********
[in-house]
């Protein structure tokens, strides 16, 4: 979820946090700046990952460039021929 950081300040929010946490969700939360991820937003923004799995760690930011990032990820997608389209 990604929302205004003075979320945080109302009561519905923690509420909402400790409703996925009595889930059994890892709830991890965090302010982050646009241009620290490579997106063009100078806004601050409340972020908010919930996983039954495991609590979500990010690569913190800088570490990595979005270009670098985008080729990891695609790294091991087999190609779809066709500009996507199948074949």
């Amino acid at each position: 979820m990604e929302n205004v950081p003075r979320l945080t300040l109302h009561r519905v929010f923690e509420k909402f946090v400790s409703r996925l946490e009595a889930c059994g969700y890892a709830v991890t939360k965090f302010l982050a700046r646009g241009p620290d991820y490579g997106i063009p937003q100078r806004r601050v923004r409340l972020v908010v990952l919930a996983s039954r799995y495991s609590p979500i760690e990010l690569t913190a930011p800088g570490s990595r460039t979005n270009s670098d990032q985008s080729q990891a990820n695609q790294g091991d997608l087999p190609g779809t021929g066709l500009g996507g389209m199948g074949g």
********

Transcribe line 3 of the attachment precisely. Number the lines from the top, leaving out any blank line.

């Amino acid at each position: 979820m990604e929302n205004v950081p003075r979320l945080t300040l109302h009561r519905v929010f923690e509420k909402f946090v400790s409703r996925l946490e009595a889930c059994g969700y890892a709830v991890t939360k965090f302010l982050a700046r646009g241009p620290d991820y490579g997106i063009p937003q100078r806004r601050v923004r409340l972020v908010v990952l919930a996983s039954r799995y495991s609590p979500i760690e990010l690569t913190a930011p800088g570490s990595r460039t979005n270009s670098d990032q985008s080729q990891a990820n695609q790294g091991d997608l087999p190609g779809t021929g066709l500009g996507g389209m199948g074949g």